The state should require effective induction for all new teachers, with special emphasis on teachers in high-need schools. This goal was reorganized and not graded in 2017.
Mentoring for New Teachers: The District of Columbia does not require a mentoring program or any other induction support for all new teachers. The District does require District of Columbia-approved educator preparation programs, which are not housed in institutions of higher education, to provide candidates with intensive mentoring that lasts at least one academic year, with more intense support during the first eight weeks of employment.
However, the District of Columbia Public Schools (DCPS) requires that all new teachers participate in a three-year mentoring and induction program. Mentor support includes "classroom management and effective teaching techniques." This applies only to DCPS and is not a policy of the District of Columbia.
Mentor Selection Criteria: The District of Columbia does not address this in policy.
Collective Bargaining Agreement 2007-2012 http://www.wtulocal6.org/usr/Final%20WTU%20DCPS%20Tentative%20Agreement.pdf Eligibility Requirements - State-Only Post-Baccalaureate Accreditation and Program Approval https://osse.dc.gov/sites/default/files/dc/sites/osse/publication/attachments/Eligibility%20Requirements%20-%20State-Only%20Post-Baccalaureate%20Accreditation%20and%20Program%20Approval_0.pdf
Ensure that a high-quality mentoring experience is available to all new teachers, especially those in low-performing schools.
The District of Columbia should ensure that every new teacher—especially teachers in low-performing schools—receive mentoring support, particularly in the first critical weeks of school.
Set specific parameters.
To ensure that all teachers receive high-quality mentoring, the District of Columbia should specify how long a mentoring program for all new teachers lasts, set guidelines on the frequency and amount of time mentors and new teachers should meet, and specify a method of performance evaluation.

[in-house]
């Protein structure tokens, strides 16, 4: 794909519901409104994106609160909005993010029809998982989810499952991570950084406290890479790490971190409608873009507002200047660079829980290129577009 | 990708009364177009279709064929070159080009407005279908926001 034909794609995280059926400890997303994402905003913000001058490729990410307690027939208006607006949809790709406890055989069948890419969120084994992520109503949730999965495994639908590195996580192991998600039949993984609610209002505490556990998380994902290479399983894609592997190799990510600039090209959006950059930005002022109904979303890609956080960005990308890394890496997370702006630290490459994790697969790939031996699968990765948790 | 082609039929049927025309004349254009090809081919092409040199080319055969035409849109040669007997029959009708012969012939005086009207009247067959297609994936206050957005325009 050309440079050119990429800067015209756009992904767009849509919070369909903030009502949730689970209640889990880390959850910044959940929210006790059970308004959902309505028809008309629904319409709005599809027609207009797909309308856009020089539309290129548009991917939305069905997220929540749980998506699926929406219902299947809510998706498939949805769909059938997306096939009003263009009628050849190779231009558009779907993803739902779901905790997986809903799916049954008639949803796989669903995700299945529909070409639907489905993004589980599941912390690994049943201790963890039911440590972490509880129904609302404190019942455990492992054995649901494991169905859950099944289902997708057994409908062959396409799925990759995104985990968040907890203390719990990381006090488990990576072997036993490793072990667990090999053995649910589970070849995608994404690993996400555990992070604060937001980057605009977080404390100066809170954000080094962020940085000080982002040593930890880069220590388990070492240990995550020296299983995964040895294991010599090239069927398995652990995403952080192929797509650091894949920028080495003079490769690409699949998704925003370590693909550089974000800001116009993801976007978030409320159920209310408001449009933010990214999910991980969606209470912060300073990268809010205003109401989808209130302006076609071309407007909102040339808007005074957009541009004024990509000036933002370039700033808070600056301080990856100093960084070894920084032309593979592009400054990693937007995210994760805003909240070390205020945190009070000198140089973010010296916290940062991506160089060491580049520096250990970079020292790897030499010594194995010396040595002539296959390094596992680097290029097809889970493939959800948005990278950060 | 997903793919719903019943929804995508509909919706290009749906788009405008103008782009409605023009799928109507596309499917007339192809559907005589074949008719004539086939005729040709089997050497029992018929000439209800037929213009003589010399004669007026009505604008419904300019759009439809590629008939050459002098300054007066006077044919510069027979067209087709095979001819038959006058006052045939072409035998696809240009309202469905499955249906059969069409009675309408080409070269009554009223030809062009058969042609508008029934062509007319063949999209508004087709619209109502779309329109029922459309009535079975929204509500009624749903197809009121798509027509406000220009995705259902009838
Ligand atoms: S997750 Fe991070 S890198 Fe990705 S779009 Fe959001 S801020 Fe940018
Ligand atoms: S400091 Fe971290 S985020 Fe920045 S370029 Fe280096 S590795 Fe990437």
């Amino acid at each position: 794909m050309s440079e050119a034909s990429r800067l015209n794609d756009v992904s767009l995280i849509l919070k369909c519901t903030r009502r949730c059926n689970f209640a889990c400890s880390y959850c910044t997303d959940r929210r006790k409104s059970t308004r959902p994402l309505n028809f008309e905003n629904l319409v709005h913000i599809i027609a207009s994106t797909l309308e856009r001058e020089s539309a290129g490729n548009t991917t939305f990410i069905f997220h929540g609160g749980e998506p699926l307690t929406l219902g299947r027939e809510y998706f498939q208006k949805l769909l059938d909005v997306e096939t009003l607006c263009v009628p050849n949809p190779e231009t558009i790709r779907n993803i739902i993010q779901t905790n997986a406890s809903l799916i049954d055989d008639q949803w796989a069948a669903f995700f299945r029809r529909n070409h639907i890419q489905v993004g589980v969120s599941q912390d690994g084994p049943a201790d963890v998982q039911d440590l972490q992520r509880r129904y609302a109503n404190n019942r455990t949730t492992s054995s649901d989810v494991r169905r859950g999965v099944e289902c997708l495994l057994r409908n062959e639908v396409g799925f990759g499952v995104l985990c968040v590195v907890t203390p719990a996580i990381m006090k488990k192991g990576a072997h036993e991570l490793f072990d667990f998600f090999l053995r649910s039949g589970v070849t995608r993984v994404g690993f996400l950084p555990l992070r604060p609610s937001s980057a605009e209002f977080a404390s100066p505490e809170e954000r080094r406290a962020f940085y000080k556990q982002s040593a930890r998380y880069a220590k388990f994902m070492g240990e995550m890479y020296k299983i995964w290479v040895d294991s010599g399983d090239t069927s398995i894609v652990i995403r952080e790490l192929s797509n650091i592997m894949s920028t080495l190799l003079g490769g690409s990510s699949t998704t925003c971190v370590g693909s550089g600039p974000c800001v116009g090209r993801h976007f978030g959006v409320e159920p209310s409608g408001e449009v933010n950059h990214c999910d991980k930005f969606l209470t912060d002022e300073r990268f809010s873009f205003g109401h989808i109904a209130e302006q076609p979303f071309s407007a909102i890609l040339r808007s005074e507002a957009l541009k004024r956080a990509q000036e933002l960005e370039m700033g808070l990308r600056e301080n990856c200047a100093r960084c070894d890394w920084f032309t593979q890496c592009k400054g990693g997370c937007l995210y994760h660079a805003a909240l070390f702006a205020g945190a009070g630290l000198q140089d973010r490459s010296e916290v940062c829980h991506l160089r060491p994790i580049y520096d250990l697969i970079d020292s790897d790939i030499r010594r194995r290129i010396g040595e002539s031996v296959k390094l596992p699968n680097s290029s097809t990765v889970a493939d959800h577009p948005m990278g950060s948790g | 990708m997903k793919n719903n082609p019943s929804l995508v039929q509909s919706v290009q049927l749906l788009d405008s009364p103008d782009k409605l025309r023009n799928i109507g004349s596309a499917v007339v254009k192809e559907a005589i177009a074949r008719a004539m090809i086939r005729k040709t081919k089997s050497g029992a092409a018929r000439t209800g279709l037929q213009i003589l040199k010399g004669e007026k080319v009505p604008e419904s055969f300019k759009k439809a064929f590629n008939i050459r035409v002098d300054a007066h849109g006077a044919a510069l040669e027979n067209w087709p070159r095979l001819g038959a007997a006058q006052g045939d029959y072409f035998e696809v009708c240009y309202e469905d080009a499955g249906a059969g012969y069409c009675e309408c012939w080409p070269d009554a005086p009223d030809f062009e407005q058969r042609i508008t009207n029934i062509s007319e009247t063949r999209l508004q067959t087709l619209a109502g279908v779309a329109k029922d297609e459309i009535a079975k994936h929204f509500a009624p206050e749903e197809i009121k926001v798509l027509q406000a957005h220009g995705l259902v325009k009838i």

Select high-quality mentors.
While still leaving districts with flexibility, The District of Columbia should articulate minimum guidelines for the selection of high-quality mentors. It is particularly important that the mentors themselves are effective teachers. Teachers without evidence of effectiveness should not be eligible to serve as mentors.
The District of Columbia was helpful in providing NCTQ with facts that enhanced this analysis.
The District noted that it gives further guidance to non-traditional educator preparation programs regarding scheduling to accommodate an intensive mentoring program, and to provide regular and continuing support for teachers and interns in conventional and distance learning programs through such processes as observation, conferencing, group discussion, email, and the use of other technology. The District also added that CAEP-approved EPPs have a higher standard for beginning teacher mentoring. These EPPs may incorporate teacher induction programs into their evidence for CAEP Standard 4 (Program Impact).
The District also clarified that, depending on the alternate route program, teachers may start out their employment as the teacher of record or as a mentee in the classroom of a teacher of record.
Too many new teachers are left to "sink or swim" when they begin teaching, leaving most new teachers overwhelmed and under-supported at the outset of their teaching careers. Although differences in preparation programs and routes to the classroom do affect readiness, even teachers from the most rigorous programs need support once they take on the myriad responsibilities of their own classroom. A survival-of-the-fittest mentality prevails in many schools; figuring out how to successfully negotiate unfamiliar curricula, discipline and management issues, and labyrinthine school and district procedures is considered a rite of passage. However, new teacher frustrations are not limited to low performers. Many talented new teachers become disillusioned early by the lack of support they receive, and, particularly in our most high-needs schools, it is often the most talented teachers who start to explore other career options.
Vague requirements simply to provide mentoring are insufficient. Although many states recognize the need to provide mentoring to new teachers, state policies merely indicating that mentoring should occur will not ensure that districts provide new teachers with quality mentoring experiences. While allowing flexibility for districts to develop and implement programs in line with local priorities and resources, states also should articulate the minimum requirements for these programs in terms of the frequency and duration of mentoring and the qualifications of those serving as mentors.